Mosquito bite: Scientists are trying to make humans invisible to mosquitoes

Scientists are working hard to find a way to make human beings invisible to mosquitoes.

Mosquito bites
© Pexels
Mosquito bites

Invisibility is a superpower that will surely come in handy in times of trouble, and what’s more menacing than a blood-sucking mosquito? Luckily for us, scientists have been working on making humans invisible to mosquitoes to save us from their bites and the deadly diseases they spread.

Discover our latest podcast

Yellow fever mosquitoes

The cloak of invisibility that scientists are trying to conjure may not shield us from all mosquitoes, but it could possibly protect us from the yellow fever mosquito, also known as the Egyptian tiger mosquito. Normally, the elements that make an individual more appealing to these tiny beasts are odour, the level of carbon dioxide we exhale, heat, and moisture. However, scientists discovered, as early as 1937, that yellow fever mosquitoes in particular also use dark visual signals to hunt humans and consequently transmit life-threatening diseases including yellow fever, dengue, and the Zika virus.

What remained largely unknown is how exactly these mosquitoes visually recognise its targets, and that’s exactly what scientists tried to find out through their study—which was published in the journal Current Biology. Yinpeng Zhan, lead author of the study, told TheNew York Times:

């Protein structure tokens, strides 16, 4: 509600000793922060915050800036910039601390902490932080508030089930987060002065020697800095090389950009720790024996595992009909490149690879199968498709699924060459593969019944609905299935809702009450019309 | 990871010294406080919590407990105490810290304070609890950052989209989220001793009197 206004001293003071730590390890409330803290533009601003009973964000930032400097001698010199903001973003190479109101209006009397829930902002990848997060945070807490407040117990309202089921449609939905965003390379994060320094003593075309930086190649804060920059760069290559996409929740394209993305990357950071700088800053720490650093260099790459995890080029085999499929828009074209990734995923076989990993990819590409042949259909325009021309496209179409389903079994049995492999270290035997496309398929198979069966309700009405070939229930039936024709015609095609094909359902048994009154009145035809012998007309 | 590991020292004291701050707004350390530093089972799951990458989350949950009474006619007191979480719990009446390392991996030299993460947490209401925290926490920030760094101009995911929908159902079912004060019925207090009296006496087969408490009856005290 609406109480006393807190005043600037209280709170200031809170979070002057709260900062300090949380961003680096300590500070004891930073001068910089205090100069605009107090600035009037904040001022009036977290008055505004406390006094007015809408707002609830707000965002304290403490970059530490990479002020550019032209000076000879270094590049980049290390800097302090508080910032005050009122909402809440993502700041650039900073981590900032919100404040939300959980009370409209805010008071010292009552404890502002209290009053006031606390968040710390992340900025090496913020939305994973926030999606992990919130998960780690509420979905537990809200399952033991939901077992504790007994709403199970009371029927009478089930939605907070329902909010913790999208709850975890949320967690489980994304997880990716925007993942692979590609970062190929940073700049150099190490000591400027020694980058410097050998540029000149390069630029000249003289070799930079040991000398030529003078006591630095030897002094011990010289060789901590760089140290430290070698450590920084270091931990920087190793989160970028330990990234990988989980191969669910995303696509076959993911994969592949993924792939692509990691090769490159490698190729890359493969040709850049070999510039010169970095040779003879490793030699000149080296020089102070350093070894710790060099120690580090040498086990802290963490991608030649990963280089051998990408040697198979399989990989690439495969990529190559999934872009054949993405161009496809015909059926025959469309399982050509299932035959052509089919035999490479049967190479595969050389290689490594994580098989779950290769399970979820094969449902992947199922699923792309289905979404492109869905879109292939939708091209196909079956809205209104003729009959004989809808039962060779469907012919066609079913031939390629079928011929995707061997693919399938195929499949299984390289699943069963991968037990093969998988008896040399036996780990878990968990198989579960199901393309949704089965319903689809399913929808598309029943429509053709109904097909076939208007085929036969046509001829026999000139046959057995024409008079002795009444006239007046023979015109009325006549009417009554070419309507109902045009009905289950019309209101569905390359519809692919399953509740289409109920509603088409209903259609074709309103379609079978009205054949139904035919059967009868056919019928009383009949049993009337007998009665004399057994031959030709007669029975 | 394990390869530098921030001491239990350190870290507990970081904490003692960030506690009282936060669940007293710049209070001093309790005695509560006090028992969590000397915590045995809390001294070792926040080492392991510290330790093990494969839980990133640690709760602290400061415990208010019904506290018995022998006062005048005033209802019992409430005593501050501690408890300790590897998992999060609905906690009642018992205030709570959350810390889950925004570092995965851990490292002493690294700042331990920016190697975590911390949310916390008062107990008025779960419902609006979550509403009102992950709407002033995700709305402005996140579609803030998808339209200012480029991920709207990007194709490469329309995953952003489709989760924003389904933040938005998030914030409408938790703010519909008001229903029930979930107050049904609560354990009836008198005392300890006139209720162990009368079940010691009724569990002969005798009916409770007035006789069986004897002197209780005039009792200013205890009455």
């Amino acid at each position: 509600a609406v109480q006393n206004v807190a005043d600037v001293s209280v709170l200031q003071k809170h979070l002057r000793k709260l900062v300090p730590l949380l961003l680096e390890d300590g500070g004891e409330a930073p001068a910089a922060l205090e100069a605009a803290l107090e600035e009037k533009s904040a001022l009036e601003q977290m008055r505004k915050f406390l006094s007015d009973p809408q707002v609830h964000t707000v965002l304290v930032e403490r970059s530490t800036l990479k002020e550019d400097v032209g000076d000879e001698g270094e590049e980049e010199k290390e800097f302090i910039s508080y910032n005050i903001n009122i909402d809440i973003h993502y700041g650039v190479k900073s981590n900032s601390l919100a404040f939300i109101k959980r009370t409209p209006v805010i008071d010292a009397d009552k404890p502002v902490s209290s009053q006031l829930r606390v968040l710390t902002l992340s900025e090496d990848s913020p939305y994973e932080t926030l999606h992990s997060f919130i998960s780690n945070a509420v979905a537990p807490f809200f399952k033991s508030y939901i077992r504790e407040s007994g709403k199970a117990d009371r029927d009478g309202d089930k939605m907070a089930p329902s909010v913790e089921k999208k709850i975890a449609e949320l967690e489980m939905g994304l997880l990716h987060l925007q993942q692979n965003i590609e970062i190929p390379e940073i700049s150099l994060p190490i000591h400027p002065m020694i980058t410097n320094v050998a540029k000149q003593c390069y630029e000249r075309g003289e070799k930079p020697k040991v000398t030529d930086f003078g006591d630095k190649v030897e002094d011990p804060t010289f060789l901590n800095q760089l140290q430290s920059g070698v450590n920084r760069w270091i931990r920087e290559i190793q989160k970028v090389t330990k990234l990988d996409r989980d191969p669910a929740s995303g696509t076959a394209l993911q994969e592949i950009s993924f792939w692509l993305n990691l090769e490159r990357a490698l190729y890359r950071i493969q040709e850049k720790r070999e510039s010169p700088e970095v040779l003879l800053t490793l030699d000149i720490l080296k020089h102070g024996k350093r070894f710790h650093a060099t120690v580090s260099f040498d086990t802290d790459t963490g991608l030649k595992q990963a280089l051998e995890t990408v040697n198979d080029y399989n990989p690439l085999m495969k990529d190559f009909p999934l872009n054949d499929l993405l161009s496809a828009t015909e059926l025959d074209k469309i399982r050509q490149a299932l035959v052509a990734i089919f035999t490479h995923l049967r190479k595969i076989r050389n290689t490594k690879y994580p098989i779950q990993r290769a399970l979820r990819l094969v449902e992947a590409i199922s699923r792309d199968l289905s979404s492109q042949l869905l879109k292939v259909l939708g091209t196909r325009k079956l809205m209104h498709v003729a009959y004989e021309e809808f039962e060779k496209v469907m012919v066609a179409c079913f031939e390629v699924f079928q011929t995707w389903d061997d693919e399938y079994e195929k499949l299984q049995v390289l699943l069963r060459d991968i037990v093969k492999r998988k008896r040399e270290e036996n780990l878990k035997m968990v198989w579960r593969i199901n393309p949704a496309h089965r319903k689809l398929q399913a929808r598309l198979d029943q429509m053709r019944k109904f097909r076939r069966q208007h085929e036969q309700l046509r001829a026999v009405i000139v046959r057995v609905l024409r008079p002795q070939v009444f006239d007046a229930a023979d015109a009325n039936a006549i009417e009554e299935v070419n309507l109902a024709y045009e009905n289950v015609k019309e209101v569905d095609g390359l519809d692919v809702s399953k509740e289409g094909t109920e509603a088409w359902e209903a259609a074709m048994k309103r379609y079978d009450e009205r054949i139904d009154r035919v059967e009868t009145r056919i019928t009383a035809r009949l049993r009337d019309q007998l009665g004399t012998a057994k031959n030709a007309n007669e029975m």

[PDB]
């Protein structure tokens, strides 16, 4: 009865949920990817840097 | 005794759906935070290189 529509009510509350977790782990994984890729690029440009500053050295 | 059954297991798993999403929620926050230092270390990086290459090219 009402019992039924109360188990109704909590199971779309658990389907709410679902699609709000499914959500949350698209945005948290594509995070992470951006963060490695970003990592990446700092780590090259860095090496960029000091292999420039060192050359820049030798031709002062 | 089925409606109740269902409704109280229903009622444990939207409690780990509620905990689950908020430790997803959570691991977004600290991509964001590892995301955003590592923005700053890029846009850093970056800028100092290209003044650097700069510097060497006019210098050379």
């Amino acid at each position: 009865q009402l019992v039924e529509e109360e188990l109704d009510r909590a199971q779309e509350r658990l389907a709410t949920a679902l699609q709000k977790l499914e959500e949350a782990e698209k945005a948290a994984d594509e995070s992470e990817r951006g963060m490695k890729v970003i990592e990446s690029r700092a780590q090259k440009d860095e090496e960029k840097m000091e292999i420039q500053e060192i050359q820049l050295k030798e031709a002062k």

The better we understand how they [yellow fever mosquitoes] perceive humans, the better we can control the mosquito in an environmentally friendly way.

Manipulating their vision

In the study, researchers used a gene-editing tool called CRISPR to selectively cut and distort the insects’ DNA. They switched off a gene that was abundant in the eyes and responsible for light receptor Op1. However, they found that it didn’t change the mosquitoes’ behaviour in any way. Craig Montell, one of the study’s authors, said:

When we found that Op1 was not compromised in this behaviour, the next thing we did was knock out the opsin that was most related to Op1 called Op2.
Again, we were disappointed because there was no effect. But then we made a double mutant between Op1 and Op 2, and now their ability to find the dark spot over the light spot was eliminated.

Did that make them blind to humans?

To find out whether they had become blind or just lost their ability to distinguish between light and dark, the researchers conducted other tests and unfortunately reached the conclusion that even after switching off the two genes, mosquitoes still were not completely blind.

Their findings were not all disappointing as Montell did point out that this manipulation could still affect their ability to detect and target humans, so it’s definitely a step in the right direction.

Mosquito bite: Here’s how the insects choose their prey Mosquito bite: Here’s how the insects choose their prey